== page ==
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After it received approval from the National Assembly for Wales, Julie James, the Minister for Housing and Local Government has affirmed that the Renting Homes (Fees etc.) (Wales) Bill received Royal Assent.

This means that the legislation, which bans the majority of fees charged to tenants in Wales, has passed the third stage of legislative proceedings within the Welsh Assembly.

First introduced in June 2018 by the Welsh government, the Renting Homes (Fees etc.) (Wales) Bill makes it an offence to require tenants to make any payments which are not defined as a ‘permitted payment’. This includes fees associated with administration work in renewing or creating tenancy agreements, reference checks, conducting property viewings and check outs. It is estimated that the Act will save households approximately £200 for each tenancy.

Now, the private rental sector accounts for 13 per cent of all homes in Wales, and it is hoped that the legislation will bring clarity to the sector and improve the industry’s reputation as a whole, while giving confidence to tenants that they are receiving a fair deal.

Stage three of the legislative process allows members of the Assembly to table amendments, with these later being considered in the Plenary, or the debating chamber, by the entire Assembly. Should this stage pass, stage four then consists of a debate concerning the passing of the Bill, where it either will be passed, or fall if the motion is not agreed on. As the Bill has received Royal Assent, it will become an Act of the Assembly.

Amendments for the letting fees ban in Wales included prohibiting letting agents and landlords from charging fees when a tenancy ends. However, Ms James explained that there are circumstances where payments will still be permitted, such as if a tenant wishes to leave a property and fails to provide the required notice, or if a contract holder terminates a fixed term contract early.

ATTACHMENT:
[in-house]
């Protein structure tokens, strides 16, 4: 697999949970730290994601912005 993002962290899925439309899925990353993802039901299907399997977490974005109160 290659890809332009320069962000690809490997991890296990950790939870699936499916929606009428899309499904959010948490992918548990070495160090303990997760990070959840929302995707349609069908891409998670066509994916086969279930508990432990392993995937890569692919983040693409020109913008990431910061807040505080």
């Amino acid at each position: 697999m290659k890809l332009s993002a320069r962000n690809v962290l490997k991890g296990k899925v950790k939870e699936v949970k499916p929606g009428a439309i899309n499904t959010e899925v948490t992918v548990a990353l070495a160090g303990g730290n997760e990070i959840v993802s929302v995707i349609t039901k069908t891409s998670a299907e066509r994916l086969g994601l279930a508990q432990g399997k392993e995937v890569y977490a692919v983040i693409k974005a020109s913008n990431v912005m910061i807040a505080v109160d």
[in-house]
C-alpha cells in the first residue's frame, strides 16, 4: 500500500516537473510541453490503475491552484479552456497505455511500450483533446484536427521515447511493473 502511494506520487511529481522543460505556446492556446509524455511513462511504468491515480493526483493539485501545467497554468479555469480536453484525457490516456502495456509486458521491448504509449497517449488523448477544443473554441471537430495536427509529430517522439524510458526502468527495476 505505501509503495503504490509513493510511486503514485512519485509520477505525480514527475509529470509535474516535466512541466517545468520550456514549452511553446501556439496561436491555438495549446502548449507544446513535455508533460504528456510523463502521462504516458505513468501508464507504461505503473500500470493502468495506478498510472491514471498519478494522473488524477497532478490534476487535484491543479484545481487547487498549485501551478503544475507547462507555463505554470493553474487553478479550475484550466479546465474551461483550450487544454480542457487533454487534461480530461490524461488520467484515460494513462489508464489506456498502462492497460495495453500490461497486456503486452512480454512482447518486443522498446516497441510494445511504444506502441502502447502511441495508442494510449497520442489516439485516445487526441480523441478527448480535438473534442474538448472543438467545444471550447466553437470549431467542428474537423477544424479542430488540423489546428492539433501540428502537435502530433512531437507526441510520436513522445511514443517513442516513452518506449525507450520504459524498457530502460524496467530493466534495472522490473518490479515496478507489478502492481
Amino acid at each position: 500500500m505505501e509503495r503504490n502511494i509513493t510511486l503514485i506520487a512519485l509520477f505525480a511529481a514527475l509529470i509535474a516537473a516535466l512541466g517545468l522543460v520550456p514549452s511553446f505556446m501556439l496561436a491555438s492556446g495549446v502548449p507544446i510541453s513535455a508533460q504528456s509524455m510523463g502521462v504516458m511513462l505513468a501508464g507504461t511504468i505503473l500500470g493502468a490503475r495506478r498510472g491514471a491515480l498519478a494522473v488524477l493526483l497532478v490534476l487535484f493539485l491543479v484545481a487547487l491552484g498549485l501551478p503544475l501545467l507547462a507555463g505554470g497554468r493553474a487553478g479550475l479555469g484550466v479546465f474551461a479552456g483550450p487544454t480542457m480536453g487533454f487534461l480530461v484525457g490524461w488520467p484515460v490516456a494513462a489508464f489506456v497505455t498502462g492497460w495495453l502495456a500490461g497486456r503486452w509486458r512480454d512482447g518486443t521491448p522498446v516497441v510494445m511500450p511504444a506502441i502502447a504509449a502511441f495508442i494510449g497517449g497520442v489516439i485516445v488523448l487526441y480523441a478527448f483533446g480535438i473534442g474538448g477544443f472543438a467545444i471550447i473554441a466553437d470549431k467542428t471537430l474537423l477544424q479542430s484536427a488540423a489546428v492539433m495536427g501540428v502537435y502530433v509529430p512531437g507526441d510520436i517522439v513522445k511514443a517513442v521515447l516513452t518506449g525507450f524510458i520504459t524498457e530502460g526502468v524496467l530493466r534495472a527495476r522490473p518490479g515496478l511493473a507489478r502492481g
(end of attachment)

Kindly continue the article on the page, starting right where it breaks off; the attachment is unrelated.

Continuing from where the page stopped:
The Welsh government also worked on an amendment alongside Plaid Cymru, which permits payments to be charged under utilities as part of a Green Deal.

The Bill also specifies that holding deposits which exceed the amount of a week’s worth of rent will be categorised as prohibited payments, and must therefore be refunded. A further amendment also specified that after a tenant has paid a holding deposit, that landlords and letting agents must not advertise the property to more possible contract holders.

Late rental payments will now be classed as payments in the event of default, with further default payments defined in the regulations. The legislation also details information about an enforcement authority, which will have powers to issue fixed penalty notices. Rent Smart Wales, the licensing authority, will have the power to enforce the Bill’s requirements, alongside local authorities.

This legislation comes amid more new regulation for the lettings sector, including the FFHH (Fitness for Human Habitation) Act.

The Bill will now move onto Stage Four of the legislative process where a final debate will take place and the Act will be passed into law. This is likely to take effect from the 1st September 2019, with a similar ban already in place in Scotland, and the Tenant Fees Bill taking effect in England from 1st June 2019.

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